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A Boy and His Cash

"Millions" looks for purchase between the worldly and the spiritual.


The setting is wholly un-Boylesque. Gone are the grungy byways and dilapidated council housing of "Trainspotting," replaced by spruce little enclaves patrolled by genial bicycling bobbies. Preteens chat knowledgeably about returns on real estate investments, and even allegedly otherworldly Mormons revel in their new dishwashers and digital televisions.

But with this affluence comes a certain disorientation, and no one feels it more than Damian (Alex Etel), a sensitive little boy with a cardboard hermitage by the railroad tracks, whose solitary reveries are interrupted when a gym bag bursting with bank notes is hurled from a passing train. It's loot from a robbery, but he assumes it's a gift from God — compensation, perhaps, for the recent death of his mum. After he reveals the stash to his slightly older, and much worldlier, brother Anthony (Lewis McGibbon), the pair become uneasy guardians of a secret fortune. Inevitably, the thug who stole it gets on their trail, but not before Damian has tried to dispense as much as he can to the impoverished. It's not easy; they're in short supply in his shiny, new suburban community. On the prowl for fit objects of his philanthropic zeal, he hopefully asks any stranger who happens by, "Are you poor?"

Throughout "Millions," director Boyle and screenwriter Frank Cottrell Boyce skillfully tread the line between unbridled sentiment and hectoring denunciation of the modern world and all its questionable goodies. That's no mean feat, because Damian, who is in almost every scene, possesses a child's burning faith in God's paternal watchfulness. He's a familiar of saints, who regularly show up in his bedroom and other hideaways to offer counsel and encouragement. He greets them with friendly nonchalance, as he would the milkman. He's also an aficionado of their torments, and at the drop of the hat, he'll detail their gruesome ends with the painstakingness other children might lavish on a description of a freeway pileup.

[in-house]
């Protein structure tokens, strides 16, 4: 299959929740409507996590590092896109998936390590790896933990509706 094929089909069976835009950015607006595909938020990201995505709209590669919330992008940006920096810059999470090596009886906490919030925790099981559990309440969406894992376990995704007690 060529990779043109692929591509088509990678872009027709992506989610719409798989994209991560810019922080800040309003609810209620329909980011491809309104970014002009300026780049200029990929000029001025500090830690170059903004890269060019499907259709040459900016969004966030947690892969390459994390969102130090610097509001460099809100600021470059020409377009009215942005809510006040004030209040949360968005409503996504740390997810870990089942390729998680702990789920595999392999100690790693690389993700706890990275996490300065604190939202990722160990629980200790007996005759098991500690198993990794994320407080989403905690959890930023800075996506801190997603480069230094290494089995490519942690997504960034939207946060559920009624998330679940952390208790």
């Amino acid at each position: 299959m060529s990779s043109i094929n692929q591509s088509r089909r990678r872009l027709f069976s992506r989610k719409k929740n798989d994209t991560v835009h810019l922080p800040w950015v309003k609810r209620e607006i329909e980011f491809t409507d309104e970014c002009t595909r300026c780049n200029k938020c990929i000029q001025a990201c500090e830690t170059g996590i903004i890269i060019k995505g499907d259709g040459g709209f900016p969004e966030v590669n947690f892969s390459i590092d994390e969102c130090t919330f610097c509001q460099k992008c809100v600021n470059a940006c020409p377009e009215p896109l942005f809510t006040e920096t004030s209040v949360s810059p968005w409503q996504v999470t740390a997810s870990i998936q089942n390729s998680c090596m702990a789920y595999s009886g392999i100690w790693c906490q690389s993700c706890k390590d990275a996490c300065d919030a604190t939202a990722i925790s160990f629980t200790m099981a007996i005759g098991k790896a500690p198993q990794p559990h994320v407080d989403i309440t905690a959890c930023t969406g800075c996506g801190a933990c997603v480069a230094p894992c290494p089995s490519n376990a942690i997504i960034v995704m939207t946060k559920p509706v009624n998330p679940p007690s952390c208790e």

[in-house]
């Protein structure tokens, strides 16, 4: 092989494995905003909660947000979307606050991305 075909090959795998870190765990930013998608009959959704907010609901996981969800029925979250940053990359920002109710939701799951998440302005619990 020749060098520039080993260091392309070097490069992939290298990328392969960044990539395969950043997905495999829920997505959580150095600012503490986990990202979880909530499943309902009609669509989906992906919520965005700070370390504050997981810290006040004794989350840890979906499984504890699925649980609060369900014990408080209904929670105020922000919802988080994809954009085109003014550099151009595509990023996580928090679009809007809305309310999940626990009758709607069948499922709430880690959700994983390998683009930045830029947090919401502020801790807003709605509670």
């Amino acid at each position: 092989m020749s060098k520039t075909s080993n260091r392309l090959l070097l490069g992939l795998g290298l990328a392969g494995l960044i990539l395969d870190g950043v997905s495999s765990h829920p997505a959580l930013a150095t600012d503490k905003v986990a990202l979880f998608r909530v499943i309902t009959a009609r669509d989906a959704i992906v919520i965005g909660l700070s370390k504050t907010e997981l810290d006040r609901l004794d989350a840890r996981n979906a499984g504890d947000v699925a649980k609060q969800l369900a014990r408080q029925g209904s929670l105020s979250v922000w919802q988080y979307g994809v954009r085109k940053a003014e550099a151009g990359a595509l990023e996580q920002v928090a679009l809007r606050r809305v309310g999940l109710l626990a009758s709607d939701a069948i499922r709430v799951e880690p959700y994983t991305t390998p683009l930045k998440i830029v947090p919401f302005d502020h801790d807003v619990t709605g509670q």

In contrast to Damian and his longings, England in the film is just days away from taking quite a different leap of faith by ditching the pound and switching to the euro. Damian's saintly encounters are thus seamlessly interwoven with repeated public-service announcements in which a lecherous old gent cuddles with a buxom blonde while extolling the virtues of the European Monetary Union. Boyce moves with magical ease between moments of perfect faith and tawdry images of a land from which God has unaccountably withdrawn. The result is an almost entirely winning and compelling account of a boy's attempt to preserve the purity of his aspirations in a world of mortgage payments, alluring gadgets and conflicting desires — in short, his attempt to grow up.

In its later stages, "Millions" gets a bit bogged down in the business of the crook's threatening encroachment, and a few of the more extravagant narrative touches toward the end are willfully, thumpingly surreal. But the film is so fortunate in its cast that these elements never overwhelm. As the older, more sensible brother, McGibbon does a fine job of portraying a boy whose veneer of toughness never quite conceals vulnerability and sorrow. James Nesbitt, playing the boys' father, brings a gruff tenderness to his role as a widower just coming out of mourning. He has started to notice attractive women who cross his path and warily begins a relationship with one of them (Daisy Donovan). Above all, the film is carried by the impressively modulated performance of young Alex Etel, whose big eyes and moonlike forehead give him the air of a superior being stranded among mostly well-meaning blunderers who can't quite fathom what he's about. This, "Millions" hints, may be just what children are. (PG)**** S

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